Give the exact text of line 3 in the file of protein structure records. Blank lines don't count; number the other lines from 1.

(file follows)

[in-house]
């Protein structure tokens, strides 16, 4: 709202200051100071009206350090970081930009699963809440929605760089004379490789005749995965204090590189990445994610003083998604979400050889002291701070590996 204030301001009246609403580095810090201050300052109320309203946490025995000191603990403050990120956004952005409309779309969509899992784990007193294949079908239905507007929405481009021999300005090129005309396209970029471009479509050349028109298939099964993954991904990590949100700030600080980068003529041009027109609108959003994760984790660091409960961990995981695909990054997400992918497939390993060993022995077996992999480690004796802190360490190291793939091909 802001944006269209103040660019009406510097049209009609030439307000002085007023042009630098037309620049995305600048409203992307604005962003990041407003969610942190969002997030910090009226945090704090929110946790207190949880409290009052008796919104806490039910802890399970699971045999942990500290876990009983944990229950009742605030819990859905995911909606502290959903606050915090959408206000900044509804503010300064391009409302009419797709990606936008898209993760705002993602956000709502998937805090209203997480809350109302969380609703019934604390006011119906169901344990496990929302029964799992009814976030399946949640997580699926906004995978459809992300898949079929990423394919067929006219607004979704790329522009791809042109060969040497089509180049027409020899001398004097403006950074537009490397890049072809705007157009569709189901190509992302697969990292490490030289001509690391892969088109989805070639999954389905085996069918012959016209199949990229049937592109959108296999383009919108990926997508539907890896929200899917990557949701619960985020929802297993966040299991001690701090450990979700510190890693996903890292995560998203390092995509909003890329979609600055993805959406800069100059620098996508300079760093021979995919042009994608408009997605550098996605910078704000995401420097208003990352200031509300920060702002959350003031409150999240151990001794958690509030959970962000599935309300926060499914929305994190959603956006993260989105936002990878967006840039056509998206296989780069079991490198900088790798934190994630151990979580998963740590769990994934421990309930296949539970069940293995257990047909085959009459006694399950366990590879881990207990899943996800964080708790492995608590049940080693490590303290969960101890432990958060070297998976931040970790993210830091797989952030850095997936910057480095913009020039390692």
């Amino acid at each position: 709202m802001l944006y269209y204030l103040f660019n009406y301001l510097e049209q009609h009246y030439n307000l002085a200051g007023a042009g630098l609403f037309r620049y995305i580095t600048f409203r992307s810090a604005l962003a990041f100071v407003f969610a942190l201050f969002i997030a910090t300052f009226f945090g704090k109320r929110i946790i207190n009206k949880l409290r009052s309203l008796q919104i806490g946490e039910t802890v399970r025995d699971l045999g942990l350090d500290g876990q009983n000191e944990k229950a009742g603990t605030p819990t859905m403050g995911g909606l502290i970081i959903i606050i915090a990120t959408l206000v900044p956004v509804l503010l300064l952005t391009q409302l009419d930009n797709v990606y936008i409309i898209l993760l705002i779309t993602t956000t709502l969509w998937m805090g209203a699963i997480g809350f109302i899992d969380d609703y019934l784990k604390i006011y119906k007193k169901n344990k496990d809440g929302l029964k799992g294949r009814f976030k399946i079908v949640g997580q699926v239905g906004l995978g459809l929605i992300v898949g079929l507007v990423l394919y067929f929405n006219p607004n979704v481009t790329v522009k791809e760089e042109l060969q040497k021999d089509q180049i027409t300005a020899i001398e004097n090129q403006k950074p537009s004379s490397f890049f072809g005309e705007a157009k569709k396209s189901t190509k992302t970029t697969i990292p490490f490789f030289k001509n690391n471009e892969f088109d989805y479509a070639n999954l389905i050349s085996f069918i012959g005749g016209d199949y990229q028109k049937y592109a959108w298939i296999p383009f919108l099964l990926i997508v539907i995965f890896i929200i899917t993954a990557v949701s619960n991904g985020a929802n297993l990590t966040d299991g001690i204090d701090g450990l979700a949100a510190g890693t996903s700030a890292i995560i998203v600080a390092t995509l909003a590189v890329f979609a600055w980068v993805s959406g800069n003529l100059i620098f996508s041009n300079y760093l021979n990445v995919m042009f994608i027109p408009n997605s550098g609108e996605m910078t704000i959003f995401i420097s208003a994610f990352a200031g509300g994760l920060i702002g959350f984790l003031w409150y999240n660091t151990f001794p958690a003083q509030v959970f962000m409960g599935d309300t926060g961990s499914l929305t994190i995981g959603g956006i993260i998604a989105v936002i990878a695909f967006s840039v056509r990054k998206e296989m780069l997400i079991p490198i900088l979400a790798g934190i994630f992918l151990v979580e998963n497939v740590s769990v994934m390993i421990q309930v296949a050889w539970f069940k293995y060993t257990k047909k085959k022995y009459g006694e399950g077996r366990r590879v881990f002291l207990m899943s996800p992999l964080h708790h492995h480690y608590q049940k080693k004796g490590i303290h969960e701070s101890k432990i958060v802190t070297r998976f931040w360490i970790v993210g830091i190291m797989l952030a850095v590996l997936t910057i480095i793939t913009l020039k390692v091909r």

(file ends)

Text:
């Amino acid at each position: 709202m802001l944006y269209y204030l103040f660019n009406y301001l510097e049209q009609h009246y030439n307000l002085a200051g007023a042009g630098l609403f037309r620049y995305i580095t600048f409203r992307s810090a604005l962003a990041f100071v407003f969610a942190l201050f969002i997030a910090t300052f009226f945090g704090k109320r929110i946790i207190n009206k949880l409290r009052s309203l008796q919104i806490g946490e039910t802890v399970r025995d699971l045999g942990l350090d500290g876990q009983n000191e944990k229950a009742g603990t605030p819990t859905m403050g995911g909606l502290i970081i959903i606050i915090a990120t959408l206000v900044p956004v509804l503010l300064l952005t391009q409302l009419d930009n797709v990606y936008i409309i898209l993760l705002i779309t993602t956000t709502l969509w998937m805090g209203a699963i997480g809350f109302i899992d969380d609703y019934l784990k604390i006011y119906k007193k169901n344990k496990d809440g929302l029964k799992g294949r009814f976030k399946i079908v949640g997580q699926v239905g906004l995978g459809l929605i992300v898949g079929l507007v990423l394919y067929f929405n006219p607004n979704v481009t790329v522009k791809e760089e042109l060969q040497k021999d089509q180049i027409t300005a020899i001398e004097n090129q403006k950074p537009s004379s490397f890049f072809g005309e705007a157009k569709k396209s189901t190509k992302t970029t697969i990292p490490f490789f030289k001509n690391n471009e892969f088109d989805y479509a070639n999954l389905i050349s085996f069918i012959g005749g016209d199949y990229q028109k049937y592109a959108w298939i296999p383009f919108l099964l990926i997508v539907i995965f890896i929200i899917t993954a990557v949701s619960n991904g985020a929802n297993l990590t966040d299991g001690i204090d701090g450990l979700a949100a510190g890693t996903s700030a890292i995560i998203v600080a390092t995509l909003a590189v890329f979609a600055w980068v993805s959406g800069n003529l100059i620098f996508s041009n300079y760093l021979n990445v995919m042009f994608i027109p408009n997605s550098g609108e996605m910078t704000i959003f995401i420097s208003a994610f990352a200031g509300g994760l920060i702002g959350f984790l003031w409150y999240n660091t151990f001794p958690a003083q509030v959970f962000m409960g599935d309300t926060g961990s499914l929305t994190i995981g959603g956006i993260i998604a989105v936002i990878a695909f967006s840039v056509r990054k998206e296989m780069l997400i079991p490198i900088l979400a790798g934190i994630f992918l151990v979580e998963n497939v740590s769990v994934m390993i421990q309930v296949a050889w539970f069940k293995y060993t257990k047909k085959k022995y009459g006694e399950g077996r366990r590879v881990f002291l207990m899943s996800p992999l964080h708790h492995h480690y608590q049940k080693k004796g490590i303290h969960e701070s101890k432990i958060v802190t070297r998976f931040w360490i970790v993210g830091i190291m797989l952030a850095v590996l997936t910057i480095i793939t913009l020039k390692v091909r």